“I think this is widely known, part of the partnership, part of the way LFR worked was a technical alliance, a hardware reliance on Joe Gibbs Racing,” Wilson told SiriusXM NASCAR Radio. “Those cars are leased, they’re not owned by Bob (Leavine) and the team. Those go back to Joe Gibbs Racing. What I can tell you is that as soon as we became aware of this problem, Joe and I have been working very closely, very aggressively, every day. It’s what’s keeping me awake every night right now, trying to figure out if we can adapt, if we can come up with a bridge to get us another year down the road.”

Bell has been a Toyota development driver his entire NASCAR career, including two full-time seasons in the Truck Series at Kyle Busch Motorsports and two full-time Xfinity Series seasons with Joe Gibbs Racing.

A winner of 16 Xfinity races, Bell joined Leavine Family Racing in part due to JGR’s stable of drivers being full in the Cup Series. Erik Jones, who drives the No. 20 Toyota, is in a contract year. That car could be driven by Bell in 2021.

But Wilson acknowledged Bell could not be in a Toyota come 2021.

“In the end, if we can’t, the collective we, Toyota, Joe Gibbs Racing or a new Toyota affiliated team, if we cannot find a solution for Christopher then he’s got to do what he’s got to do,” Wilson said. “We are, again, very invested in Christopher. We’re not throwing in the towel, we are being very aggressive. I’ve been very candid in the past, probably overly so, to the effect that Christopher Bell is going to be in a Toyota for years and years and years to come. That has been our intention. That remains our intention. I would say today, stay tuned. It’s very late, but we’re working on it and we should have something to share between ourselves and Joe Gibbs Racing in the very near future.

NASCAR announces new method for setting starting lineups

NASCAR starting lineups
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NASCAR announced Thursday a new way of establishing starting lineups and pit selection order for races beginning with next weekend’s events on the Daytona road course.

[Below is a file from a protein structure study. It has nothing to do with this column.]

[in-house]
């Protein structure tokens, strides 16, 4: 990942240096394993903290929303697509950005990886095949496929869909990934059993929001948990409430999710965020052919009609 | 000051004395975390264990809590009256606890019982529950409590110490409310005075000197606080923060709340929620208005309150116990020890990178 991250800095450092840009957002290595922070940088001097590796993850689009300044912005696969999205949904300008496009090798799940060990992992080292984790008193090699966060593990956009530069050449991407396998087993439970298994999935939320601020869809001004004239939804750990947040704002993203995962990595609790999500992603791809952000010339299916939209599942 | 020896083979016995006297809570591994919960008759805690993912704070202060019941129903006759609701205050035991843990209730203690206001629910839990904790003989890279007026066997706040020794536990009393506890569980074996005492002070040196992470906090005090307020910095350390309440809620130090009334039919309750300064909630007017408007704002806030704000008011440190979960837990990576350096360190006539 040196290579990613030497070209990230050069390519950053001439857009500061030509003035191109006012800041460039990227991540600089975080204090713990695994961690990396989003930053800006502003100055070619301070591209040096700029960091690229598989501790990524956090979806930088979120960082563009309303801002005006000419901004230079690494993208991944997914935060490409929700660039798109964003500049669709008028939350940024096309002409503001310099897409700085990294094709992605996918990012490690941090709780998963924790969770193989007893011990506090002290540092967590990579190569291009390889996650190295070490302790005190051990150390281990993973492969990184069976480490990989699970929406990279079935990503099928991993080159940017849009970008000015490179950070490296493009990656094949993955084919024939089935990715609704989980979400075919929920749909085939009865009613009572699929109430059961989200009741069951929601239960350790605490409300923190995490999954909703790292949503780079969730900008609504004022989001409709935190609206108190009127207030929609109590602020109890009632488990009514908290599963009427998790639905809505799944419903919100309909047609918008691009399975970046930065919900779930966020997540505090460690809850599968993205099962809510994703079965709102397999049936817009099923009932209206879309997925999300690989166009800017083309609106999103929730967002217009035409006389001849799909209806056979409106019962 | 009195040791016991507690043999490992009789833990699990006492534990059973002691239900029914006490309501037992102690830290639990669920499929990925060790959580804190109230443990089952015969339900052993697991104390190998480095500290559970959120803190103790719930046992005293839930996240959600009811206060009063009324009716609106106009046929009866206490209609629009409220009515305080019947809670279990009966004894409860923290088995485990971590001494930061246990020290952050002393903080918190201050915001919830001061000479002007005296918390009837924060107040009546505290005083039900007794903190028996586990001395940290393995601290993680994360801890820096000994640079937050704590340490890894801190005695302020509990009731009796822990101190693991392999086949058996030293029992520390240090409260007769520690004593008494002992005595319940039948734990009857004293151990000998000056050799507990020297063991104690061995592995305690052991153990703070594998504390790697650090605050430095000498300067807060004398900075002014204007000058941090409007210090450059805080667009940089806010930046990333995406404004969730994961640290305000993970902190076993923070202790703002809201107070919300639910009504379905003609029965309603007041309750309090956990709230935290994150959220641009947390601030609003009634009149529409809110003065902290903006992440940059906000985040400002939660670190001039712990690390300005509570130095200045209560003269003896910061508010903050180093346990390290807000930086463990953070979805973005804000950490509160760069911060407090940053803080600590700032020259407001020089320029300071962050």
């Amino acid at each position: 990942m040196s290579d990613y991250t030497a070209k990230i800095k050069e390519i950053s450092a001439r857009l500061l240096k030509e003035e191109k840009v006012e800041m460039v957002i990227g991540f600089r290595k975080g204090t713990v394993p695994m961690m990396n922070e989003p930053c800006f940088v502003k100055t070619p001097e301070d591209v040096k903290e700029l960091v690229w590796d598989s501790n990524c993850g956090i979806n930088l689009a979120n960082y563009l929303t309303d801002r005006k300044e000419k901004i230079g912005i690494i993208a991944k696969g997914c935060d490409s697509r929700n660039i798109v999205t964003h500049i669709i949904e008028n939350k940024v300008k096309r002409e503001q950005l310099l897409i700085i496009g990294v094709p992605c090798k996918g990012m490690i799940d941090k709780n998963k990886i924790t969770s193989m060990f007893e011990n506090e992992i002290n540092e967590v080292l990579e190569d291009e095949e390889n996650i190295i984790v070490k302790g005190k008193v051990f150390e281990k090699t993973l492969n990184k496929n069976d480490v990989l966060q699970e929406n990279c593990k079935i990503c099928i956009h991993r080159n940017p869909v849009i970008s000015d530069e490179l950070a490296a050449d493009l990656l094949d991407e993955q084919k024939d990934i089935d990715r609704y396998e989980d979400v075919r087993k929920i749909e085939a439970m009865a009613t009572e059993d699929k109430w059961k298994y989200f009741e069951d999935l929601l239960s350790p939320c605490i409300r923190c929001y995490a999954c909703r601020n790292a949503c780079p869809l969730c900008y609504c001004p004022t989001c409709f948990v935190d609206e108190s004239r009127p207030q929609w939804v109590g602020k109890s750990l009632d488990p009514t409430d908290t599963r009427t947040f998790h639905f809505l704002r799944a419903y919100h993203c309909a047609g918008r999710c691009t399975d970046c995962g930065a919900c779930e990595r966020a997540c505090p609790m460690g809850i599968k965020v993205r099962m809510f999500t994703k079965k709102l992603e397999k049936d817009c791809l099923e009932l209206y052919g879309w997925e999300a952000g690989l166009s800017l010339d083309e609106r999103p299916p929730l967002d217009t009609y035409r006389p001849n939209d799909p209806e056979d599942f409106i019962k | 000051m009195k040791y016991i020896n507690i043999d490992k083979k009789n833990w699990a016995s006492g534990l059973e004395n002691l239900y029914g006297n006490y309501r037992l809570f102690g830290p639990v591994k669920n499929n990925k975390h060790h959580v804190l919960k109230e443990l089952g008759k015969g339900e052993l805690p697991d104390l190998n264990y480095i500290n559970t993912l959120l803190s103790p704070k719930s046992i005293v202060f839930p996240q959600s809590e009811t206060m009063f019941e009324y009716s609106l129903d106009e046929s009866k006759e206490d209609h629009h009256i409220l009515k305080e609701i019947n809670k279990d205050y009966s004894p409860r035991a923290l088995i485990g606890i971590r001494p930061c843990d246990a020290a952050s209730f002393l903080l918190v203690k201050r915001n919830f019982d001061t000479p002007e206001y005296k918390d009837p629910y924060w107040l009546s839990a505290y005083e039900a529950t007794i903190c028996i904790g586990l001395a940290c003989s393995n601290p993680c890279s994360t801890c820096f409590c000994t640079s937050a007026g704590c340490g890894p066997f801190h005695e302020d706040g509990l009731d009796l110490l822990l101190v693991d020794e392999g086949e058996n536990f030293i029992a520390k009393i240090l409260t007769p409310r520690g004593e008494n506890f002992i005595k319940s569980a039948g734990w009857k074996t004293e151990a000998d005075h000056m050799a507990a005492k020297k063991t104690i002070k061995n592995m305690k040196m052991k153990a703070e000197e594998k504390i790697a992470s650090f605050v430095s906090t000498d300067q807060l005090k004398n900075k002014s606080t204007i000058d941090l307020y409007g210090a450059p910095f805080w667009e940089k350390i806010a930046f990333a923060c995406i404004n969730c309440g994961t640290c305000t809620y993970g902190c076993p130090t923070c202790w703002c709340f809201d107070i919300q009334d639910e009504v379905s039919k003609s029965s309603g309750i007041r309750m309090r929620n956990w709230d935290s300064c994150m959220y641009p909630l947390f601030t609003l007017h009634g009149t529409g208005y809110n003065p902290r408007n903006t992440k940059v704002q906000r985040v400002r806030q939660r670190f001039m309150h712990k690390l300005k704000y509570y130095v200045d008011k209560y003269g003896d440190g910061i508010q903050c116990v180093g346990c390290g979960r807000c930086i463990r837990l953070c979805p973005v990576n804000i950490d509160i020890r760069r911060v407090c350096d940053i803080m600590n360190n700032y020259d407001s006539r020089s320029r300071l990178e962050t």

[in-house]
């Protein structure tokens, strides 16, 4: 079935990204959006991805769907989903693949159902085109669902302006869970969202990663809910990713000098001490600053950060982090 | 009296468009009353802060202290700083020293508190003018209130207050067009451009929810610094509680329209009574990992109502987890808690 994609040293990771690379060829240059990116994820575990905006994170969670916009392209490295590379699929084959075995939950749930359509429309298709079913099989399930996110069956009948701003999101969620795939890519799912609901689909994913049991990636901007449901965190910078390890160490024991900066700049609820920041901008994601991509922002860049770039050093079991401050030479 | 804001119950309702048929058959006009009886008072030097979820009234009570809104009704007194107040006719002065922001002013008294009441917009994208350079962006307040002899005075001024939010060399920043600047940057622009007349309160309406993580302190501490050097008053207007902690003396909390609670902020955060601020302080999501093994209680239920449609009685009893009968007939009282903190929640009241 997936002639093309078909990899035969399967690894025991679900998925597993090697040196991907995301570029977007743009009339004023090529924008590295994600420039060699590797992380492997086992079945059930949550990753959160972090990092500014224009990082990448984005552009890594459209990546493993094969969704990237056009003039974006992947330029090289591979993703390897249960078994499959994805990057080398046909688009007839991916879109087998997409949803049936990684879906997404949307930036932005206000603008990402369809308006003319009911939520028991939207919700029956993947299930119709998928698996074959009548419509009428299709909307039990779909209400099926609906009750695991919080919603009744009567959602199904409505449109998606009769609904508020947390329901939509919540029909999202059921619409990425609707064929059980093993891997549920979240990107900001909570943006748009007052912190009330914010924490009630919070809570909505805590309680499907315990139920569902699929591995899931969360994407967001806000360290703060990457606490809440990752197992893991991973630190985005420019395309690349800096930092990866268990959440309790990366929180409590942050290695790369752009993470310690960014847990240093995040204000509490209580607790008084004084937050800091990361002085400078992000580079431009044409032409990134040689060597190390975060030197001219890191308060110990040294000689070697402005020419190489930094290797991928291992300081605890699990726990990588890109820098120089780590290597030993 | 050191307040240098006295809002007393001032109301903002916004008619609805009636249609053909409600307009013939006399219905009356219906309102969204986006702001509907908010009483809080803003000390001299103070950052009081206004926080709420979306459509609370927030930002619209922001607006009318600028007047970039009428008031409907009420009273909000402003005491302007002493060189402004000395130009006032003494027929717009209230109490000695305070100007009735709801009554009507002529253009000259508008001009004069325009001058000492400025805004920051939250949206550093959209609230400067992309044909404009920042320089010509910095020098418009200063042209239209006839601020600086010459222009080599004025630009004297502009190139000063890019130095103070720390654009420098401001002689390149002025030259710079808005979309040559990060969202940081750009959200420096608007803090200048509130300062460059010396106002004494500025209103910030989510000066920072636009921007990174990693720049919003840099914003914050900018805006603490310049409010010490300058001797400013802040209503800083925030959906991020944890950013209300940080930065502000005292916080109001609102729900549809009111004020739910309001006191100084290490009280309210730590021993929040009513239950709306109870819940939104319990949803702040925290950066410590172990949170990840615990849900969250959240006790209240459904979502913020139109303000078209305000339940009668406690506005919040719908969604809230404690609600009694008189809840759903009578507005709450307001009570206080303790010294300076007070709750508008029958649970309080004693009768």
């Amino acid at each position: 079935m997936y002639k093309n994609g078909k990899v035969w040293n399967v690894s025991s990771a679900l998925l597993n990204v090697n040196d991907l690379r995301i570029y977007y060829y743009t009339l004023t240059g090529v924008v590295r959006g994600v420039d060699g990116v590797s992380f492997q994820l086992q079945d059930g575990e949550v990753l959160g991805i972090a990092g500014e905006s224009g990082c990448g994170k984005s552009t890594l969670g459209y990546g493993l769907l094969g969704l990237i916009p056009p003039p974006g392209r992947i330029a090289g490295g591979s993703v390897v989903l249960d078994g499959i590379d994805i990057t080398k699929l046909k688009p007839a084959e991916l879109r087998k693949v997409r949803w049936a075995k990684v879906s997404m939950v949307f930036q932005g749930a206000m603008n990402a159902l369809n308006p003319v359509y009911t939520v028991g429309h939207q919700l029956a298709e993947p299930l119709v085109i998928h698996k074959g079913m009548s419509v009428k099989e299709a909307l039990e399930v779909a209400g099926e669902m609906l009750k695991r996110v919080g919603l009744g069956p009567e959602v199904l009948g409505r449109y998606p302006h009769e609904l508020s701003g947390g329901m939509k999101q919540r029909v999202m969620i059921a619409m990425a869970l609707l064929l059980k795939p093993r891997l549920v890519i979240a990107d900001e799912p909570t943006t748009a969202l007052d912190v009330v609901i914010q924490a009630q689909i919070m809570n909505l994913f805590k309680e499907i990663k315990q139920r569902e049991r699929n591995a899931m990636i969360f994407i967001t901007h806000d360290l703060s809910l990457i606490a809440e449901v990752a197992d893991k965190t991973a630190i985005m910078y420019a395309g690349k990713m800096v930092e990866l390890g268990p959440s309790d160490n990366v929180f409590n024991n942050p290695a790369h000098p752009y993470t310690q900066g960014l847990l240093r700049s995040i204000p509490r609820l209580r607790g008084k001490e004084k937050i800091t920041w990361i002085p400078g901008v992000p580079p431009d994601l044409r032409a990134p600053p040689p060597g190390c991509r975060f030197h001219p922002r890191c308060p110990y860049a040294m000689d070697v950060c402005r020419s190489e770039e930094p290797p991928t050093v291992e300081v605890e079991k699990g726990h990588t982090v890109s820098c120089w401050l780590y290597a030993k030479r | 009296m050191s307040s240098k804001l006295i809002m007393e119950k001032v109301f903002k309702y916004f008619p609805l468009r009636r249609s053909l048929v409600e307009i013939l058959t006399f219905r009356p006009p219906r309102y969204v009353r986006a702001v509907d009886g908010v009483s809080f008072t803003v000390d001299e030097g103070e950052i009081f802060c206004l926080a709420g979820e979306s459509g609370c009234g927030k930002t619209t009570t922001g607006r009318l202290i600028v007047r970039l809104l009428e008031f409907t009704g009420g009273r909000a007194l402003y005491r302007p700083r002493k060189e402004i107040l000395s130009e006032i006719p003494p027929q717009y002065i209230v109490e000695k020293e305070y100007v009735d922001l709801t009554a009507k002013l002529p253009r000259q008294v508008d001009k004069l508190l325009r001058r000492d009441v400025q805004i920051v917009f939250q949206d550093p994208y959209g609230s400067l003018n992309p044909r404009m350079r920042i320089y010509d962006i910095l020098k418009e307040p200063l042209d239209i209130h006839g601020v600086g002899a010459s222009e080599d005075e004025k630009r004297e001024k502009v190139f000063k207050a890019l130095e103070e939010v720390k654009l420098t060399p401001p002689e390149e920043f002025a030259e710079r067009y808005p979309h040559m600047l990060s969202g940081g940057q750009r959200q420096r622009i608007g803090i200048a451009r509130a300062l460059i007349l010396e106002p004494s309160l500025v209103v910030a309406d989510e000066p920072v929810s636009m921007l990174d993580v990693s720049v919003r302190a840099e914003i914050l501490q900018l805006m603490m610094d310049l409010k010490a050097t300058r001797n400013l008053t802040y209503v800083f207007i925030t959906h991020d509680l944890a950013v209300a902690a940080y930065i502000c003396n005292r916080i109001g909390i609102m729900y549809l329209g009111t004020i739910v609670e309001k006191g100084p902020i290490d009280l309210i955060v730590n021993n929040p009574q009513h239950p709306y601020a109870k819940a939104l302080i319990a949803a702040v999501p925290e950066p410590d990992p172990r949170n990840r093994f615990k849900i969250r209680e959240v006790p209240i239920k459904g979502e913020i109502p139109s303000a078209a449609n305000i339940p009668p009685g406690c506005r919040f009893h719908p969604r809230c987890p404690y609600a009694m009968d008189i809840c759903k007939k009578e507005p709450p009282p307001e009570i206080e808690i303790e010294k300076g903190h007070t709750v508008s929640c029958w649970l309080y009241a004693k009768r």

NASCAR will use three competition-based performance metrics, replacing the random draw procedure that has been in place for a majority of races since NASCAR returned to racing in May.

More: NASCAR to introduce choose rule starting at Michigan

More: Starting lineup for Saturday’s Cup race at Michigan

Owner points position and the finish and fastest lap from the most recently completed race will be weighted and averaged to establish the starting order. Points position will be weighted at 35%, finishing position at 50% and fastest race lap at 15%.

When the playoffs begin, playoff cars will fill the top starting positions. In the Round of 16, the top 16 starting positions will be playoff cars; in the Round of 12, the top 12 starting positions will be playoff cars; and so on.

“The random draw has served us well during the return to racing, but it is important that starting lineups are based on performance as we approach the playoffs,” Scott Miller, NASCAR senior vice president of competition, said in a press release. “The entire industry is aligned on implementing a competition-based system to determine the starting lineup and pit selection order.”

Team Penske driver Joey Logano said Thursday that the formula “makes sense.”

“It’s maybe a little bit more confusing than what I would have gone with,” Logano said. “If they end up going with the process that has been talked about here, just for the race fans I feel like it’s confusing, but, outside of that, so it’s fair and I guess that’s all that matters. It’s fair and I’m sure that’s probably what the fans care about the most. If all of us competitors can agree that it’s a fair way to set the lineup, I don’t think any fan is really gonna care how it happened as long as we all feel like you earned your starting position, just like we used to.

“You used to earn your starting position by qualifying. Well, now you’re going to earn your starting position by three different ways, whether it’s lap time or finishing points position – those type of things. You’ve earned every one of those spots, so although it’s confusing it’s fair.”

NASCAR to introduce choose rule starting at Michigan

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NASCAR announced Thursday it will implement the choose rule starting with this weekend’s races at Michigan International Speedway.

The Truck Series races Friday (6 p.m. ET on FS1) and the Cup Series holds a doubleheader, racing Saturday (4 p.m. ET on NBCSN) and Sunday (4:30 p.m. ET on NBCSN).

The choose rule allows drivers to pick which lane they restart when a race resumes from a caution, with drivers able to secure better track position or restart in the preferred lane. It will be used in all races except those held on road courses and superspeedways (Daytona and Talladega).